As the country continues to open up after the onset of COVID-19 lockdowns, people have questions about hugging. It may seem like an odd thing for a surgeon to be concerned about. However, hugging is actually an important part of overall health and well-being, and Dr. Stong has some thoughts on the matter:
“As an MD, I believe it is largely safe to hug vaccinated people, and more people are getting vaccinated every day. For that reason, I think that customary greetings, such as hugs, will largely return once the active COVID pandemic subsides. And that’s great. Many Americans need a hug, clearly!”
It is very true that we all need hugs. Frequent hugging and hand-holding helps reduce blood pressure and thus reduces the risk of heart attack or stroke. Hugs reduce stress and most people will admit that these have been super-stressful times. Scientific researchers have found that hugging another person in support can reduce the stress in both the person being comforted and the person doing the comforting.
Dr. Stong shares further, “There is clearly a lot of enthusiasm for hugging people again. For example, I see that British actress Joanna Lumley told The Telegraph newspaper: ‘I shall be hugging literally everyone I can get my hands on. I shall snatch babies from their mothers, and lean over zimmer frames. I shall hug girls at the till, the picture framer and lads playing footie in the park. Much later obviously I shall be hugging police personnel as I am charged at the station.'”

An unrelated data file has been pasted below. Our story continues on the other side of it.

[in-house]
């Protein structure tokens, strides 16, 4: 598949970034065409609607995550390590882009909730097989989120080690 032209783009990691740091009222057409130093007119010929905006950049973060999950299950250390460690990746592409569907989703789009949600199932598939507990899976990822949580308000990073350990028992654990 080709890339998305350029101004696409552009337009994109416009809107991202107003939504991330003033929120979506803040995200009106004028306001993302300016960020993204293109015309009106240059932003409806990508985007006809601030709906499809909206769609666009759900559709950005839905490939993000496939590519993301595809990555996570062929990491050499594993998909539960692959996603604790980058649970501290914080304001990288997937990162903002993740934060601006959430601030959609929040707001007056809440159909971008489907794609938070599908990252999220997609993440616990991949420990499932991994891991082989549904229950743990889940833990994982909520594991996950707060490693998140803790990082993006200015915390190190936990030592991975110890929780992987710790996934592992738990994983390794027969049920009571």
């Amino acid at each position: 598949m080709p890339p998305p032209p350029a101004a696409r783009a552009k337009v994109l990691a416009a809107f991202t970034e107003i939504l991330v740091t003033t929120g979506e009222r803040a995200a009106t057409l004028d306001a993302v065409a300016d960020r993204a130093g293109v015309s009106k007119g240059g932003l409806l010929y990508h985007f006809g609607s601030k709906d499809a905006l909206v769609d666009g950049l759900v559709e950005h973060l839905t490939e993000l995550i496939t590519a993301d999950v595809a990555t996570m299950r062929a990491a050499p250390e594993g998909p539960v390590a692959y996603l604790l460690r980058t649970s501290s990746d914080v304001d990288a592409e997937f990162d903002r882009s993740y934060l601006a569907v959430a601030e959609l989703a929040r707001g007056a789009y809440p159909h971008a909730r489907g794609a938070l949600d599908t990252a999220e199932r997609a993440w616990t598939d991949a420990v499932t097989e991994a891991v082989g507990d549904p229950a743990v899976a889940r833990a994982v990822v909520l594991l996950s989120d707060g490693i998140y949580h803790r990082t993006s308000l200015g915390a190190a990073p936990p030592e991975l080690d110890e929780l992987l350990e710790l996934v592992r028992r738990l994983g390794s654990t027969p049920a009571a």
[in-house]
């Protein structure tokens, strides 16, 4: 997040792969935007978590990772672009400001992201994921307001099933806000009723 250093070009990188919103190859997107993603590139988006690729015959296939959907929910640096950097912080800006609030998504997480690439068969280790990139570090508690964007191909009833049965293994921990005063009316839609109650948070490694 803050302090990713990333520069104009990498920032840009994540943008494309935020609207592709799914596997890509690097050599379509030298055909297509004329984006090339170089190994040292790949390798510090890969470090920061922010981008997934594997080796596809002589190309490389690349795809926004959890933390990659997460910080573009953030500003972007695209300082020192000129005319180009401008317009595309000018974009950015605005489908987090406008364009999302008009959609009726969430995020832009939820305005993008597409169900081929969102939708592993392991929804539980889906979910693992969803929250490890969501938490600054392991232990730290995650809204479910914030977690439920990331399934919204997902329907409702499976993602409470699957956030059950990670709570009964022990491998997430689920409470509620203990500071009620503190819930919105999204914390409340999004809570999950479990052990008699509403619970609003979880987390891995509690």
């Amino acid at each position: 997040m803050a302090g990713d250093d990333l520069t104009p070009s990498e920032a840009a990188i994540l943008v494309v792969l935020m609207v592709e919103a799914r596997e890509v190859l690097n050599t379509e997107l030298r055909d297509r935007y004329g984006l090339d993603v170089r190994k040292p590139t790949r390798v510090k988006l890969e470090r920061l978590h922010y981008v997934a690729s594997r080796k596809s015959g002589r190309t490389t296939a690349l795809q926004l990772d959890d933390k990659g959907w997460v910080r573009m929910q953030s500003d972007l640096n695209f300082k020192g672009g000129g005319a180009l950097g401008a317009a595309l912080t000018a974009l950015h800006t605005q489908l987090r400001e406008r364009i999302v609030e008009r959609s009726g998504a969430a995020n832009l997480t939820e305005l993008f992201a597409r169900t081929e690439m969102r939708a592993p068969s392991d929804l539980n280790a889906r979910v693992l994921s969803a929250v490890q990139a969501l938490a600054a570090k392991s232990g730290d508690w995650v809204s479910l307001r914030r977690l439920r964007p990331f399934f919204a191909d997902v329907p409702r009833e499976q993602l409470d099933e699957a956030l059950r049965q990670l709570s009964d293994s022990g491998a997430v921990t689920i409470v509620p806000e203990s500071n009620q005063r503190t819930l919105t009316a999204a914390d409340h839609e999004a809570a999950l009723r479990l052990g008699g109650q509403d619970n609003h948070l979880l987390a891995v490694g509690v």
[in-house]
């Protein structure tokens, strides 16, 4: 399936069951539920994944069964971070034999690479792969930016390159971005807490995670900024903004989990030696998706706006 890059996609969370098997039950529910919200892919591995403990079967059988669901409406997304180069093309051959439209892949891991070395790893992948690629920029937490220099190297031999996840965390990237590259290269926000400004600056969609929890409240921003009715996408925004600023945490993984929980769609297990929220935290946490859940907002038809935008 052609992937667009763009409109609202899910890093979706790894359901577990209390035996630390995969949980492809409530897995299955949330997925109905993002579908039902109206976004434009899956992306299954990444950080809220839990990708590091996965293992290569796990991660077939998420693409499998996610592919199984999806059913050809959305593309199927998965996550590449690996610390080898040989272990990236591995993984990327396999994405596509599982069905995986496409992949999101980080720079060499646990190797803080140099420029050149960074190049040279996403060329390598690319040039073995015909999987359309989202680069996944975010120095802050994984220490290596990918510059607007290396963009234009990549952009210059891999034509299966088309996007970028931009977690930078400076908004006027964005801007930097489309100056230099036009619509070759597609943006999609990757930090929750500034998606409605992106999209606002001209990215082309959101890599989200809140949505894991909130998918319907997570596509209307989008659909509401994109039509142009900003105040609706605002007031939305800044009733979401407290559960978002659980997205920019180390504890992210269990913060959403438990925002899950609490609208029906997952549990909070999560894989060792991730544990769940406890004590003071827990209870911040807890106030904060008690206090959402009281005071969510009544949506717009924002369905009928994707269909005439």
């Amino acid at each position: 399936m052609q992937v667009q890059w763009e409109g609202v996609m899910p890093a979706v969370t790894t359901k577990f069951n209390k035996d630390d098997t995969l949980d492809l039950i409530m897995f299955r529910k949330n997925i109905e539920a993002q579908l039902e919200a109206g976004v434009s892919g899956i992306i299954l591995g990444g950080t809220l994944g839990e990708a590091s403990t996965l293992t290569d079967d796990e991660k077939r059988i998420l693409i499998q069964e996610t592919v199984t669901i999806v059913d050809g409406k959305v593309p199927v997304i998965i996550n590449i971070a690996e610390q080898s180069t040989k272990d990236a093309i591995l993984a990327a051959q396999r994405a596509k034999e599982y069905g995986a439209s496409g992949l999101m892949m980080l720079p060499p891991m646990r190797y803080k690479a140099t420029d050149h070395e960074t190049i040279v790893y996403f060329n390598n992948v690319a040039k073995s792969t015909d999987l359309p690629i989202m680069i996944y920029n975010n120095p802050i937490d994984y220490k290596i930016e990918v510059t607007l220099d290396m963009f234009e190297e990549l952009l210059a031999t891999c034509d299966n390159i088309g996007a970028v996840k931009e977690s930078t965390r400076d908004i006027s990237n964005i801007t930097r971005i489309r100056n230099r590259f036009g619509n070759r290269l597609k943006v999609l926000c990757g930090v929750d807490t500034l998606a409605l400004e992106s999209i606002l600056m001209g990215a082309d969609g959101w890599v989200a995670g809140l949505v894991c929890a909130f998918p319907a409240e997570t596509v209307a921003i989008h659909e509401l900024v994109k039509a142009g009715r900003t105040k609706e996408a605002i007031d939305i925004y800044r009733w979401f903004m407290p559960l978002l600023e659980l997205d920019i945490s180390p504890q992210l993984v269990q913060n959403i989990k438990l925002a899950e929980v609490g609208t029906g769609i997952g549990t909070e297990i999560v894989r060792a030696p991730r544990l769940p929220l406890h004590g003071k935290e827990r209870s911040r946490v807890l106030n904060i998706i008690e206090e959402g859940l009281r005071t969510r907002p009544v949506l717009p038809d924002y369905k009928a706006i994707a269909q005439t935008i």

Hugging for Health
According to some researchers, hugging can also lead to decreased depression. There is no doubt that a good hug or two helps you feel better. In one study performed at a retirement home, three or more hugs a day improved the quality of life for those residents who received them. Residents cited improvements such as sleeping better, less depression, more energy and better concentration.
“Public health officials are sending out signals that things are getting safer and that normalcy can start to return,” Dr. Stong shares further. “But we still have to contend with lots of misinformation, including from antivax groups. They are going to mislead people about what is safe and what is not safe. So please only get your information from expert sources.”
It will still take a while for things to get back to “normal.” What we are really striving for is finding the new normal and hopefully, that will include plenty of healthy hugging. When you consider that hugging may actually increase the power of the immune system, it sounds like we need a lot more hugs. They may be the key to us staying healthy!
Post Provided by Benjamin Stong MD, Kalos Facial Plastic Surgery LLC
Kalos Facial Plastic Surgery LLC
5670 Peachtree Dunwoody Rd NE, #910
Atlanta, GA 30342
Phone: (404) 963-6665